Preparedness for the digitalised clinical environment in Australian nursing

A study published in Nurse Education in Practice has evaluated the preparedness of Australian nursing students for the digitalised clinical environment, carrying out an integrative review of the literature and highlighting the need for “a professional digital literacy competency standard framework embedded into nursing curricula”.

Setting out to tackle “limited knowledge about nursing students’ experience and skill level in the use of digital health technology in the clinical environment”, the study was framed around two key questions – what evidence exists round about nursing students preparedness for the digital healthcare environment, and what are the factors that contribute to gaps in nursing students’ digital literacy competency?

The researchers conducted a literature search and critical appraisal which led to the identification of 22 studies relevant to Australia, with further narrowing down leading to nine Australia-related articles being identified for inclusion within the study. Within this literature, four main themes were found to be “pivotal” for nursing students’ preparedness for the digitalised clinical setting: curriculum design; education and training; digital literacy level; and professional digital literacy competency standard framework.

The authors expand on these themes; for example, when it comes to curriculum design, they note that blended learning models are implemented across several higher degree courses in Australia, but raise recommendations from other Australian studies including that implementing an EMR programme into curricula would “better prepare and enhance” confidence in using digital platforms. Additionally, a further study suggested that a new curriculum should be constructed in order to “mirror the sophistication of health technology and informatics in a clinical setting”.

Findings from other studies reinforce these points around education and training, with the authors highlighting a study finding that 97 percent of students in an Australian cohort said that they are “not prepared and feel anxious using an EMR system whilst on clinical placement without prior training”. A recent scoping review suggested that lack of education in nursing informatics is a “main barrier” when it comes to digital literacy, and a further study at one Australian university found that digital literacy skills were “inconsistent”, with nurses “not prepared for the ever-changing technologies in a clinical setting”.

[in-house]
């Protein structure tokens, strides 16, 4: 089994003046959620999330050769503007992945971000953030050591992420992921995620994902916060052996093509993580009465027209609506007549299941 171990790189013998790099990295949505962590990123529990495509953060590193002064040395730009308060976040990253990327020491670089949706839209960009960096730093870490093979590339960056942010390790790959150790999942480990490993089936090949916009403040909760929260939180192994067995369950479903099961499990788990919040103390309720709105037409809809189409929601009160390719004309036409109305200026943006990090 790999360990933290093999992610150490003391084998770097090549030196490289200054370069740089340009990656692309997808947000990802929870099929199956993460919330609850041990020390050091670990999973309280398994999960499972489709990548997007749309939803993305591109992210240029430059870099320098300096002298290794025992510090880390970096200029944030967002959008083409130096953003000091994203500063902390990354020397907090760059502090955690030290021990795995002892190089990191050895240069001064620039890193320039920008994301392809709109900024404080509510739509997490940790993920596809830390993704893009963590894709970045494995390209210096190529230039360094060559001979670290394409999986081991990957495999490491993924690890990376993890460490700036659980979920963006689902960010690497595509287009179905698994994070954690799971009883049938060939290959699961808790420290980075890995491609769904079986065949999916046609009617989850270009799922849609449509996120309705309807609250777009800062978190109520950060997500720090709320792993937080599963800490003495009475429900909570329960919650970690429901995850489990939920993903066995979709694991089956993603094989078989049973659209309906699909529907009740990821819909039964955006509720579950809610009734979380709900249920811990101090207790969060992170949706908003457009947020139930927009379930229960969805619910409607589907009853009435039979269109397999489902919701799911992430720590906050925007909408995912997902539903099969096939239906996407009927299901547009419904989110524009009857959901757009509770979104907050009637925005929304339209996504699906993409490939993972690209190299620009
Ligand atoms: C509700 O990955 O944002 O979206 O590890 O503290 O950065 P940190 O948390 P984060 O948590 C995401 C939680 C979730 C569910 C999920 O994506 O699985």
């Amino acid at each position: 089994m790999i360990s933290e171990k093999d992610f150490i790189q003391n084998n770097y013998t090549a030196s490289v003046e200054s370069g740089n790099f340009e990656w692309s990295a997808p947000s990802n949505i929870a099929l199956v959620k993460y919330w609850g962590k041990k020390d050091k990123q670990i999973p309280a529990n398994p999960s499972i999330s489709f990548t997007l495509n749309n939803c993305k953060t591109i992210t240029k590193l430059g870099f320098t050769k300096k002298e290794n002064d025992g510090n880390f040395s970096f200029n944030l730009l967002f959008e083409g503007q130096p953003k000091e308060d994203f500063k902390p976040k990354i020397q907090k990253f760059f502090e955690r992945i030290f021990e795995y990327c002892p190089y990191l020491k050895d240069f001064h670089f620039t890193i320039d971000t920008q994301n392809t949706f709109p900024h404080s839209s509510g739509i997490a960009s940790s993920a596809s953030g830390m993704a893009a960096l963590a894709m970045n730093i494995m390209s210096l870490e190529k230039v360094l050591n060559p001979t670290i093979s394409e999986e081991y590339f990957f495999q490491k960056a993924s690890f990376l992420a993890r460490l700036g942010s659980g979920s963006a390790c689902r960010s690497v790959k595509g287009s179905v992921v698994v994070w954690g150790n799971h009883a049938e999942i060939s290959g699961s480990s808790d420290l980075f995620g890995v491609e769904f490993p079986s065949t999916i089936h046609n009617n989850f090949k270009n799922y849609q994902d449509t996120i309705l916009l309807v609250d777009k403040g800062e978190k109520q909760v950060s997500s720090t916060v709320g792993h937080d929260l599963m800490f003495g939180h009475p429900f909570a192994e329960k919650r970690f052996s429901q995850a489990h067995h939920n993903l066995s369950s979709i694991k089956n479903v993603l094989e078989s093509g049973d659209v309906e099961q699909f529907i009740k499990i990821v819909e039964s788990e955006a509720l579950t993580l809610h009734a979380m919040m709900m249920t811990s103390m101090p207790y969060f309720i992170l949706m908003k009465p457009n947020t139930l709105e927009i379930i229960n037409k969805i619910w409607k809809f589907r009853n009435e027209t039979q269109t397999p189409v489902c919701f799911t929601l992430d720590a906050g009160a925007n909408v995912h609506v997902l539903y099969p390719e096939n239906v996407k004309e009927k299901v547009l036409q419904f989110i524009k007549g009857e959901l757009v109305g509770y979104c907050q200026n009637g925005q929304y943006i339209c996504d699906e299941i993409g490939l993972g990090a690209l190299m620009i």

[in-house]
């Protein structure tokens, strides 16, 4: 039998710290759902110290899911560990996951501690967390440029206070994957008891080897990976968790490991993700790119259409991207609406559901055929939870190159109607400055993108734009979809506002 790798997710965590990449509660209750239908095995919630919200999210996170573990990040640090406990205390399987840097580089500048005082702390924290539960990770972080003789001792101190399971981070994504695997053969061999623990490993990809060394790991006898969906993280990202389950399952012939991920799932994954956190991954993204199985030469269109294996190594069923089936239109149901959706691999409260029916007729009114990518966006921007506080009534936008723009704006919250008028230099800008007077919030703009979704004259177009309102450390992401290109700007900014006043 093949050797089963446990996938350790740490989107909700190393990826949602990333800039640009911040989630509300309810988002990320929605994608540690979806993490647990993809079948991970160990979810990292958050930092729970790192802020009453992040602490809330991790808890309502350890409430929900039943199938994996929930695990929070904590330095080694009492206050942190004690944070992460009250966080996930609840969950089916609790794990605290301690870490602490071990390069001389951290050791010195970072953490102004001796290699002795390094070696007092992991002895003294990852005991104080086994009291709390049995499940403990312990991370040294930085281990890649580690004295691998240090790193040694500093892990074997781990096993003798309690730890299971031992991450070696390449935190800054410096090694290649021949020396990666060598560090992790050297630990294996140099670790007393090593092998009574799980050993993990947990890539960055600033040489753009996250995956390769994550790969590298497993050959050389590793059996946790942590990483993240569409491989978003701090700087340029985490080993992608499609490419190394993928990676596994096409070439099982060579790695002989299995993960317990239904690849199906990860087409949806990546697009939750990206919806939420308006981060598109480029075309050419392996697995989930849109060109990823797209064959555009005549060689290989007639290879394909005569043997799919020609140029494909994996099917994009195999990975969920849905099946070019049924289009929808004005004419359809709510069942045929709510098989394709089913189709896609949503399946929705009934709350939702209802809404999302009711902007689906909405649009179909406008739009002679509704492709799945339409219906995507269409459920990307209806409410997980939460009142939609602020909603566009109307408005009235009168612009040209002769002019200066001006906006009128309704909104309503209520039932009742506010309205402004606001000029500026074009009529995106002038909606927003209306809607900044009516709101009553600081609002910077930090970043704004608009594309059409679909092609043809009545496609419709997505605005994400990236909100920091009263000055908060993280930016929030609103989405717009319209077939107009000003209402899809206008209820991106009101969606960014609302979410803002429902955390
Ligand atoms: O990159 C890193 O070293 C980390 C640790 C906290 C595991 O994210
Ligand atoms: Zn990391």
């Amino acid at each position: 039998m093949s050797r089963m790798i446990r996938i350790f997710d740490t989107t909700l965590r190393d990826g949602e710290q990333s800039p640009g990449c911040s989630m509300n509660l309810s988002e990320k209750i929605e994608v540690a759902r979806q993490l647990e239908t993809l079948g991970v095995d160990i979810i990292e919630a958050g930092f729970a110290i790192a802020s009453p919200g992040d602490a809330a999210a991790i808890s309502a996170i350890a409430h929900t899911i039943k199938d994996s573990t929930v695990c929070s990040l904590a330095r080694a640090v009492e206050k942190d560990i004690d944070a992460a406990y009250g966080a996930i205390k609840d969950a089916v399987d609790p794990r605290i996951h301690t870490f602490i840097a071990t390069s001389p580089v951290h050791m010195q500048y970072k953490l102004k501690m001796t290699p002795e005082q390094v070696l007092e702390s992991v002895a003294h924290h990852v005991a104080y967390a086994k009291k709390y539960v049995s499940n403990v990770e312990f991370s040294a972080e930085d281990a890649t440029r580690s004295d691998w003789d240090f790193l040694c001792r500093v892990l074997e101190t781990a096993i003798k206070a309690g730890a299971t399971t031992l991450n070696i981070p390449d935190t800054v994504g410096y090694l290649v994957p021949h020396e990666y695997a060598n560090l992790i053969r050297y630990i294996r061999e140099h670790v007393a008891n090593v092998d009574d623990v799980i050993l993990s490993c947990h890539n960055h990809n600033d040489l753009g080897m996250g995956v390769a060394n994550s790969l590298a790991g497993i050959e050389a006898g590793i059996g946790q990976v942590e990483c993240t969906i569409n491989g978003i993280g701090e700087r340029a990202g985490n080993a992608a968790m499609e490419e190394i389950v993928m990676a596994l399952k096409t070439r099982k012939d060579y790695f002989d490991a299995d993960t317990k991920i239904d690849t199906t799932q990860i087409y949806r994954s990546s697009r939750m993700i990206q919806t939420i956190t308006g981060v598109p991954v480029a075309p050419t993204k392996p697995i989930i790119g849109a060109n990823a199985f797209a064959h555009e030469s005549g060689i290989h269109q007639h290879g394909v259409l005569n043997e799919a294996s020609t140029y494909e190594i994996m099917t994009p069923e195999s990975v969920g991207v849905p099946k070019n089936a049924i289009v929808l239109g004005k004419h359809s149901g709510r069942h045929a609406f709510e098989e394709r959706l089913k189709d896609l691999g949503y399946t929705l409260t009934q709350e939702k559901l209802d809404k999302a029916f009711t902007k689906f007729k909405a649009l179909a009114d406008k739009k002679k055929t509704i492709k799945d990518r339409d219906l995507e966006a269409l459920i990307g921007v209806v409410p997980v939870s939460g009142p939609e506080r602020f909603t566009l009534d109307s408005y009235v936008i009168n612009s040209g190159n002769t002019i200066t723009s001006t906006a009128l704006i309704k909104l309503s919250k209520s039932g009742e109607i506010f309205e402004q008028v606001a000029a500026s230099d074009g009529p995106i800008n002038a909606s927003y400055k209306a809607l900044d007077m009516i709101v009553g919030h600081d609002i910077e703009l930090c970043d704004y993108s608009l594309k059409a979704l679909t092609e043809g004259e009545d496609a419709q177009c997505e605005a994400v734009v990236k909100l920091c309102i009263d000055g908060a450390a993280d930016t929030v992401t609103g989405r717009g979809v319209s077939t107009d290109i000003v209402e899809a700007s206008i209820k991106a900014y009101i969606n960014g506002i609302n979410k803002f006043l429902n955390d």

Looking to other countries, literature from contexts including Asia, the US, Canada and Greece was interpreted by the authors to offer strong support for the need to develop a “national professional digital literacy competency framework” to help close the gap in nursing students’ digital literacy skills.

On the Australian context, authors concluded that “Australian nursing students lack the required digital literacy and ICT skills to cope with the ever-changing innovative trends in technology”, and highlighted the lack of research or data that “evaluates or measures the effectiveness of a national competency framework in improving nursing students’ digital literacy skills and how this ultimately prepares them for the digitalised clinical environment”.

Recommendations from the study include implementing a national competency framework that would test nursing students’ competency levels in digital literacy, and reviewing and updating existing programs to include nursing informatics to “keep up with the ever-changing technological workplace”.

To read the study in full, please click here.

Citation: Annette Stunden, Anupama Ginige, Rebecca O’Reilly, Prathyusha Sanagavarapu, Leeanne Heaton, Diana Jefferies. Nursing students’ preparedness for the digitalised clinical environment in Australia: An integrative review. Nurse Education in Practice, 75 (1),

Elsewhere in research on technology in health, an article published in Frontiers in Artificial Intelligence has explored knowledge, perceptions, and the current state of AI and machine learning (ML) in Nigerian healthcare. Findings show that the majority of Nigerian healthcare professionals report “good knowledge” on AI and ML, and that a significant majority felt that the use of ML in healthcare could help improve service delivery.

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